Police play the victim when voters choose reform
Last month, longtime public defender Chesa Boudin was elected San Francisco’s next district attorney. His victory was not merely an upset over an interim incumbent with establishment support and an unlikely win for a public defender whose parents served time for felonies; it also came despite the fact that the San Francisco Police Officers’ Association, the city’s police union, outspent Boudin in an effort to defeat him. The union pulled in cash from police unions in Los Angeles, Portland, Seattle, and New York. The San Francisco Deputy Sheriffs’ Association aided the effort, too, sharing a John Birch Society video calling Boudin a “communist radical” and a son of “terrorists.”
In New York State, where landmark criminal justice reforms are set to go into effect on Jan. 1, “a familiar chorus of concern has piped up,” according to the New York Times editorial board. “Police Commissioner James O’Neill wrote in an op-ed in May that the law would have a ‘significant negative impact on public safety.’ His successor, incoming Police Commissioner Dermot Shea, expressed similar views” in November. Police unions and prosecutors across the state “have issued ominous warnings.” The Oneida City Police Benevolent Association wrote in a Facebook post, “Think this is wrong & insane? Then tell your politicians that this needs to be repealed ASAP!” Over the summer, the New York Prosecutors Training Institute released audio of a Nassau County assistant district attorney training prosecutors on various ways to work with the police to subvert the new law.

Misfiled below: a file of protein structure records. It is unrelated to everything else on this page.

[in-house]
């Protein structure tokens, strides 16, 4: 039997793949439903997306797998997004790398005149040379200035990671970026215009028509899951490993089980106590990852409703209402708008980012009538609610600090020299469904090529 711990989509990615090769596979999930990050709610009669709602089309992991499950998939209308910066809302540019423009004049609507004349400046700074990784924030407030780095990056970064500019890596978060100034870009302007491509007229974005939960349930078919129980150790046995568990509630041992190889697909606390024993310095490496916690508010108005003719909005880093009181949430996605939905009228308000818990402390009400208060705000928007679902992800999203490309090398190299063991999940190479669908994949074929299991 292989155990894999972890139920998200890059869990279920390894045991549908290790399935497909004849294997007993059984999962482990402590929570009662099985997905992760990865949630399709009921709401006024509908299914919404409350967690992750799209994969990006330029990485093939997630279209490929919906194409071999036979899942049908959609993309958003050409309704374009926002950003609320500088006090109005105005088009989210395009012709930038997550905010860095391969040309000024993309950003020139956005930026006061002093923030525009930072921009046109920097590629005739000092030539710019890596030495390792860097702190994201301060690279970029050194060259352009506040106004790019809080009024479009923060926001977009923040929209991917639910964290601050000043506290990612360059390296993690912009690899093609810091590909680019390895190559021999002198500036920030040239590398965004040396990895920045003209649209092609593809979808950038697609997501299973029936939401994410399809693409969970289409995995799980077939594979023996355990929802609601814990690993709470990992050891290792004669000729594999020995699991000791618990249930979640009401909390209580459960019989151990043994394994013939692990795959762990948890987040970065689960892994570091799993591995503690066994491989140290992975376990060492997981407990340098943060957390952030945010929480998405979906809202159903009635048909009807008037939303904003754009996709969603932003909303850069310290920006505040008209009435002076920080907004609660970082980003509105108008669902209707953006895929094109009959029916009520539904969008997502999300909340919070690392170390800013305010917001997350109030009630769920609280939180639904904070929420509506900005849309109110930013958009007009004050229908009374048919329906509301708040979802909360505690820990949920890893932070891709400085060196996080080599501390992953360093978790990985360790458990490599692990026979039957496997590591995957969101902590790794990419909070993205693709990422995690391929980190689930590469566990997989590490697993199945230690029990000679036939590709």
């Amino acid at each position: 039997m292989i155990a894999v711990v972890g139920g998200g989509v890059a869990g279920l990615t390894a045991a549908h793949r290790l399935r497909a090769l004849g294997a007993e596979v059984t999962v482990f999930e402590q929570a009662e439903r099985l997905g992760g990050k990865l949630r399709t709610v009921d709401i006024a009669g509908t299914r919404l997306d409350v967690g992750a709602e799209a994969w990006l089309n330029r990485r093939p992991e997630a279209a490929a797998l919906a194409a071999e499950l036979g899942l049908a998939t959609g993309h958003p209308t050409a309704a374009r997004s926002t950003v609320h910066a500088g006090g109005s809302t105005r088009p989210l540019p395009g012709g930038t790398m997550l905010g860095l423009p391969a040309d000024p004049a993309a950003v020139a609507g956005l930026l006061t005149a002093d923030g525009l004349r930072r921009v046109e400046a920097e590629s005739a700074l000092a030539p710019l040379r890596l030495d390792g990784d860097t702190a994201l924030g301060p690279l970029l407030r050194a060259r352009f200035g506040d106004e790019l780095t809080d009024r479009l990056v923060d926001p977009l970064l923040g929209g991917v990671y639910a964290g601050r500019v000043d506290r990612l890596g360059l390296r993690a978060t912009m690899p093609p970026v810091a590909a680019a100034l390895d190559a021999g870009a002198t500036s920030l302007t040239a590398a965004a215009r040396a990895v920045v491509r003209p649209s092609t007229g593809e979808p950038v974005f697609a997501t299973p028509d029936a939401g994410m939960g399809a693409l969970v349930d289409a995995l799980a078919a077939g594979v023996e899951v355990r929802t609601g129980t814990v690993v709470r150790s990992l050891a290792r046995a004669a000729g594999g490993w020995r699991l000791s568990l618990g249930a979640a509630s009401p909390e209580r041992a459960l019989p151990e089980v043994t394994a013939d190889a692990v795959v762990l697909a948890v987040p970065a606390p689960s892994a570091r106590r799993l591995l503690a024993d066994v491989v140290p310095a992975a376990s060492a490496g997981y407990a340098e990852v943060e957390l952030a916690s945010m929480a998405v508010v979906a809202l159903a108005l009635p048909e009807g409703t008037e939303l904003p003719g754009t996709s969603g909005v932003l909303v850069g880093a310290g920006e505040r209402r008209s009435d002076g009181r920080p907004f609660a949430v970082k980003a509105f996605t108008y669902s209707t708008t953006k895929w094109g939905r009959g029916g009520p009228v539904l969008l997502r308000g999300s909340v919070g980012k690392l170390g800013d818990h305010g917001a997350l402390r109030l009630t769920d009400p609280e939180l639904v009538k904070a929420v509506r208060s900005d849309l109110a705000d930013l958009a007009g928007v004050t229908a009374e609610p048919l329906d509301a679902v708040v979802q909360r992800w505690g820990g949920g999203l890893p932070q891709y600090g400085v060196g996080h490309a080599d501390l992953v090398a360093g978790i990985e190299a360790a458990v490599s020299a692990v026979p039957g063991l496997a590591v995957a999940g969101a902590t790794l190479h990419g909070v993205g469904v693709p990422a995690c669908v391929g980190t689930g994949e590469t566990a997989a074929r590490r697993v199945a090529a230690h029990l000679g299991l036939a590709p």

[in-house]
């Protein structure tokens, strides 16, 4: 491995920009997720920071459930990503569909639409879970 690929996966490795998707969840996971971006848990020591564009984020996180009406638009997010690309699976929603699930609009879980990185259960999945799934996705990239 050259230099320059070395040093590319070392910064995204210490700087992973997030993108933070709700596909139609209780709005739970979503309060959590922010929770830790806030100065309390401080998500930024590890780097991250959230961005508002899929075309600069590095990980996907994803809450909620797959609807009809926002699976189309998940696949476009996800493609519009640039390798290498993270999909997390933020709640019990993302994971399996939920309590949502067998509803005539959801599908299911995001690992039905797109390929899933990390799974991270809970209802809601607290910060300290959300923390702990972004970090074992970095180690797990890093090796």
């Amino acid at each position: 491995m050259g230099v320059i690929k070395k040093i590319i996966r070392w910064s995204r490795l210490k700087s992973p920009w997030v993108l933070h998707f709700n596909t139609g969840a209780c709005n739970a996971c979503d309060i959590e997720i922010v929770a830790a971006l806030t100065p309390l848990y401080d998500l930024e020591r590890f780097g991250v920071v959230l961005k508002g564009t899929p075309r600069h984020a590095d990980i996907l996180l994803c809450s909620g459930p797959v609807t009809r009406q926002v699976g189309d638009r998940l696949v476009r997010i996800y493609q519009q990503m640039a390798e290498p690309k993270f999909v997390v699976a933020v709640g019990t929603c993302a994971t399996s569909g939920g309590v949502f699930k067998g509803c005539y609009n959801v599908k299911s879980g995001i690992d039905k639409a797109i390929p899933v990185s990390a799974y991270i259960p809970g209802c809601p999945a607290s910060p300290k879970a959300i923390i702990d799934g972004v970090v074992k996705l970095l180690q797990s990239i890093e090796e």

For decades, law enforcement could rely on fearmongering to swing elections, preventing progressives from becoming district attorneys, and keeping reform bills off the books. But now, across the country, “a movement away from incarceration has been a rare point of consensus among Americans who can agree on little else.”
These calls for criminal justice reform have led police to panic, making these sorts of campaigns against reforms more common. “Just as conservatives, going back to the Nixon era, have used debates over the lawfulness of abortion, homosexuality, and pornography to portray themselves as besieged by a liberal elite, police unions, too, now claim they are on the losing side in an ideological struggle,” writes Melissa Gira Grant for the New Republic. It represents a return to the culture war’s origins, she explains, which lie with policing. “Provoking anxiety over law and order helped usher Nixon into the White House in 1968. Where today police unions cast Black Lives Matter activists as their persecutors, conservatives under Nixon pointed to black power activists and the anti-war left.” James Davison Hunter’s 1991 book, “Culture Wars: The Struggle to Define America,” brought the term “culture war” into the broader lexicon. Hunter says he was inspired after reading a news story about the arrests of clergy at an abortion protest. He frames the struggle emerging from 1960s social change as a matter less of specific issues than of “progressivism” versus “orthodoxy” more broadly.